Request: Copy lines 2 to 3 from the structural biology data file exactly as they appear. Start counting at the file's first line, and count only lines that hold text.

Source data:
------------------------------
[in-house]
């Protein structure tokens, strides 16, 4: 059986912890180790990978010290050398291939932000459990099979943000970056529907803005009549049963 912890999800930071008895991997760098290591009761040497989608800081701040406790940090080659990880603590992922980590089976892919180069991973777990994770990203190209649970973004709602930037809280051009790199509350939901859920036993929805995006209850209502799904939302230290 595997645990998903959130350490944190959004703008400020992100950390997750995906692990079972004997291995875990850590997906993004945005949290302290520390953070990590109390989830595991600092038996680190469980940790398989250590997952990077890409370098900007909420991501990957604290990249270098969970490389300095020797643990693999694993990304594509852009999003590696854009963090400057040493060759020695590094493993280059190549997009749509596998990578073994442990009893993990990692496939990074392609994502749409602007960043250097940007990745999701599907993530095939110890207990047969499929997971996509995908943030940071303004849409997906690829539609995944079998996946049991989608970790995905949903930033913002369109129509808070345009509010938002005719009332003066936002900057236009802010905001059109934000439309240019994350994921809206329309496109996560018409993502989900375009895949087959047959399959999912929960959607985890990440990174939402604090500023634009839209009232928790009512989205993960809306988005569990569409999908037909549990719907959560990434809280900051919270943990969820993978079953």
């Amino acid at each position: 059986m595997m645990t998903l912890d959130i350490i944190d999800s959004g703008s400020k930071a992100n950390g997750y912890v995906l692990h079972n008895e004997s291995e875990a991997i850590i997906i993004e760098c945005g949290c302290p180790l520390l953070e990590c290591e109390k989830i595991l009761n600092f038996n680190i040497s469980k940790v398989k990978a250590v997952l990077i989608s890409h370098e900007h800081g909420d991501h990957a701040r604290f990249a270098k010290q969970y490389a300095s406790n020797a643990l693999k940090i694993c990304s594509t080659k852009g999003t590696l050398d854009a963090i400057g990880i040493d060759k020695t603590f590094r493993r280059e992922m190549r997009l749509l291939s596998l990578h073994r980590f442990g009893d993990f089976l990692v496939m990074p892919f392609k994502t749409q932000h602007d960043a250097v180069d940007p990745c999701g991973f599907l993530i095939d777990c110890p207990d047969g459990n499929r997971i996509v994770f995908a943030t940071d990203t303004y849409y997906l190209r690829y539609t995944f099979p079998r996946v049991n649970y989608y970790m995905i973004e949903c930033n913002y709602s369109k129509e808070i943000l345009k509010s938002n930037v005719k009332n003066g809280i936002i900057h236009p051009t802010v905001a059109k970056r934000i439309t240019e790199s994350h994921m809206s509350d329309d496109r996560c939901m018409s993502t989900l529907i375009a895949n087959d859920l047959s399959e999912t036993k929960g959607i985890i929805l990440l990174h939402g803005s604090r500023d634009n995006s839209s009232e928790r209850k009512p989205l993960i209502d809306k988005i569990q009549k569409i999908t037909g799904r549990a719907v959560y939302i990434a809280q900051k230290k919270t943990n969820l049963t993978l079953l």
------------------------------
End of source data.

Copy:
């Protein structure tokens, strides 16, 4: 059986912890180790990978010290050398291939932000459990099979943000970056529907803005009549049963 912890999800930071008895991997760098290591009761040497989608800081701040406790940090080659990880603590992922980590089976892919180069991973777990994770990203190209649970973004709602930037809280051009790199509350939901859920036993929805995006209850209502799904939302230290 595997645990998903959130350490944190959004703008400020992100950390997750995906692990079972004997291995875990850590997906993004945005949290302290520390953070990590109390989830595991600092038996680190469980940790398989250590997952990077890409370098900007909420991501990957604290990249270098969970490389300095020797643990693999694993990304594509852009999003590696854009963090400057040493060759020695590094493993280059190549997009749509596998990578073994442990009893993990990692496939990074392609994502749409602007960043250097940007990745999701599907993530095939110890207990047969499929997971996509995908943030940071303004849409997906690829539609995944079998996946049991989608970790995905949903930033913002369109129509808070345009509010938002005719009332003066936002900057236009802010905001059109934000439309240019994350994921809206329309496109996560018409993502989900375009895949087959047959399959999912929960959607985890990440990174939402604090500023634009839209009232928790009512989205993960809306988005569990569409999908037909549990719907959560990434809280900051919270943990969820993978079953």
């Amino acid at each position: 059986m595997m645990t998903l912890d959130i350490i944190d999800s959004g703008s400020k930071a992100n950390g997750y912890v995906l692990h079972n008895e004997s291995e875990a991997i850590i997906i993004e760098c945005g949290c302290p180790l520390l953070e990590c290591e109390k989830i595991l009761n600092f038996n680190i040497s469980k940790v398989k990978a250590v997952l990077i989608s890409h370098e900007h800081g909420d991501h990957a701040r604290f990249a270098k010290q969970y490389a300095s406790n020797a643990l693999k940090i694993c990304s594509t080659k852009g999003t590696l050398d854009a963090i400057g990880i040493d060759k020695t603590f590094r493993r280059e992922m190549r997009l749509l291939s596998l990578h073994r980590f442990g009893d993990f089976l990692v496939m990074p892919f392609k994502t749409q932000h602007d960043a250097v180069d940007p990745c999701g991973f599907l993530i095939d777990c110890p207990d047969g459990n499929r997971i996509v994770f995908a943030t940071d990203t303004y849409y997906l190209r690829y539609t995944f099979p079998r996946v049991n649970y989608y970790m995905i973004e949903c930033n913002y709602s369109k129509e808070i943000l345009k509010s938002n930037v005719k009332n003066g809280i936002i900057h236009p051009t802010v905001a059109k970056r934000i439309t240019e790199s994350h994921m809206s509350d329309d496109r996560c939901m018409s993502t989900l529907i375009a895949n087959d859920l047959s399959e999912t036993k929960g959607i985890i929805l990440l990174h939402g803005s604090r500023d634009n995006s839209s009232e928790r209850k009512p989205l993960i209502d809306k988005i569990q009549k569409i999908t037909g799904r549990a719907v959560y939302i990434a809280q900051k230290k919270t943990n969820l049963t993978l079953l």